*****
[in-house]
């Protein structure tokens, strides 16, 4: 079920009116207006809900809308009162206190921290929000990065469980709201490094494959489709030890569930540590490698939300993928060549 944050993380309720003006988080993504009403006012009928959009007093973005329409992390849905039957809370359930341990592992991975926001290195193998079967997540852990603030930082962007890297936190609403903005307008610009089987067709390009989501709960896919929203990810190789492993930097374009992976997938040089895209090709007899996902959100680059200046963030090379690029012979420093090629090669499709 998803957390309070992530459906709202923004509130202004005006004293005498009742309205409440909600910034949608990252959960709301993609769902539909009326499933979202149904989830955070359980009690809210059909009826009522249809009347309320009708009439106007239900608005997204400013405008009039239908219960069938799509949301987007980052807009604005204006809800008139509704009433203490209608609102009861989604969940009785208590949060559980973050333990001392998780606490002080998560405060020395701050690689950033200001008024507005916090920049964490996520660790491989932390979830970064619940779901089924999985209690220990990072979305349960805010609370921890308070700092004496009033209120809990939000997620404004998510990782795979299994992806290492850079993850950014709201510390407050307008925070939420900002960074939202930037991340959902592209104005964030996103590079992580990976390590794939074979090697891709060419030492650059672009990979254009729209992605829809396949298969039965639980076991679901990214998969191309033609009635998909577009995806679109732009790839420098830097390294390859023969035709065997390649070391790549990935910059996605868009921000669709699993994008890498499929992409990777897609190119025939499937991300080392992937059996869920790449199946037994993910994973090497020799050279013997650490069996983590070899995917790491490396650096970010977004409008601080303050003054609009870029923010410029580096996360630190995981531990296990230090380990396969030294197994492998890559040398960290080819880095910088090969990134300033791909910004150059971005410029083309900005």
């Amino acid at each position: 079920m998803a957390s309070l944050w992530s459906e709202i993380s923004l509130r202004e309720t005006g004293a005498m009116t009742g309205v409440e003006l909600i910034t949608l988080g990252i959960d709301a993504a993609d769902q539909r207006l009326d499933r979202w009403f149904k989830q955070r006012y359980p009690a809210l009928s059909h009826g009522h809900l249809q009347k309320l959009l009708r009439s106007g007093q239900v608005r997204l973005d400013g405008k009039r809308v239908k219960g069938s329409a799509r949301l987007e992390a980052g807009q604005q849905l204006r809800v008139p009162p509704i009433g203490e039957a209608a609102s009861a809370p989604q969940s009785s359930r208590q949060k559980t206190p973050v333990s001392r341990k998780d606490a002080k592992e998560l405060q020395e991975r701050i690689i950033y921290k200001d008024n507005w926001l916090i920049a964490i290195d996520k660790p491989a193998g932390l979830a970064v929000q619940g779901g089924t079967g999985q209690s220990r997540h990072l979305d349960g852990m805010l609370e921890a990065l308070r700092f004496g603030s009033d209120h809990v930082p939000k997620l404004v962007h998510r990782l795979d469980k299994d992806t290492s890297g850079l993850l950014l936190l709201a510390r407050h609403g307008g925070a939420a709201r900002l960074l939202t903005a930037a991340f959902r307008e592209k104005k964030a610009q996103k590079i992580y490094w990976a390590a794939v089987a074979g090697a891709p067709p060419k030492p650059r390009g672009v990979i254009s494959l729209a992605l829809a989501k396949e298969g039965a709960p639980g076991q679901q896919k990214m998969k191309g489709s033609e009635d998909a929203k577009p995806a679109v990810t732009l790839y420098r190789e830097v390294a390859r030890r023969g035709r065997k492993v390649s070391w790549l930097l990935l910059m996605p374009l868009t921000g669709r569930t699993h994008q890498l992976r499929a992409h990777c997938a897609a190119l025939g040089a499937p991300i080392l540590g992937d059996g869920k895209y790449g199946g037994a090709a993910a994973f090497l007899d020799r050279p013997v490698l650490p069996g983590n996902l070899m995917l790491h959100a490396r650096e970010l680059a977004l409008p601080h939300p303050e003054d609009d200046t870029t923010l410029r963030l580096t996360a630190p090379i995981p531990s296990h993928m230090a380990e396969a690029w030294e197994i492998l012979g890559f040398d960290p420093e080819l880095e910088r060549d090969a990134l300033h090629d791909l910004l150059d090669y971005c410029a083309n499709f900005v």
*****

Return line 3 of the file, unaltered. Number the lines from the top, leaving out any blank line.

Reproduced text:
């Amino acid at each position: 079920m998803a957390s309070l944050w992530s459906e709202i993380s923004l509130r202004e309720t005006g004293a005498m009116t009742g309205v409440e003006l909600i910034t949608l988080g990252i959960d709301a993504a993609d769902q539909r207006l009326d499933r979202w009403f149904k989830q955070r006012y359980p009690a809210l009928s059909h009826g009522h809900l249809q009347k309320l959009l009708r009439s106007g007093q239900v608005r997204l973005d400013g405008k009039r809308v239908k219960g069938s329409a799509r949301l987007e992390a980052g807009q604005q849905l204006r809800v008139p009162p509704i009433g203490e039957a209608a609102s009861a809370p989604q969940s009785s359930r208590q949060k559980t206190p973050v333990s001392r341990k998780d606490a002080k592992e998560l405060q020395e991975r701050i690689i950033y921290k200001d008024n507005w926001l916090i920049a964490i290195d996520k660790p491989a193998g932390l979830a970064v929000q619940g779901g089924t079967g999985q209690s220990r997540h990072l979305d349960g852990m805010l609370e921890a990065l308070r700092f004496g603030s009033d209120h809990v930082p939000k997620l404004v962007h998510r990782l795979d469980k299994d992806t290492s890297g850079l993850l950014l936190l709201a510390r407050h609403g307008g925070a939420a709201r900002l960074l939202t903005a930037a991340f959902r307008e592209k104005k964030a610009q996103k590079i992580y490094w990976a390590a794939v089987a074979g090697a891709p067709p060419k030492p650059r390009g672009v990979i254009s494959l729209a992605l829809a989501k396949e298969g039965a709960p639980g076991q679901q896919k990214m998969k191309g489709s033609e009635d998909a929203k577009p995806a679109v990810t732009l790839y420098r190789e830097v390294a390859r030890r023969g035709r065997k492993v390649s070391w790549l930097l990935l910059m996605p374009l868009t921000g669709r569930t699993h994008q890498l992976r499929a992409h990777c997938a897609a190119l025939g040089a499937p991300i080392l540590g992937d059996g869920k895209y790449g199946g037994a090709a993910a994973f090497l007899d020799r050279p013997v490698l650490p069996g983590n996902l070899m995917l790491h959100a490396r650096e970010l680059a977004l409008p601080h939300p303050e003054d609009d200046t870029t923010l410029r963030l580096t996360a630190p090379i995981p531990s296990h993928m230090a380990e396969a690029w030294e197994i492998l012979g890559f040398d960290p420093e080819l880095e910088r060549d090969a990134l300033h090629d791909l910004l150059d090669y971005c410029a083309n499709f900005v």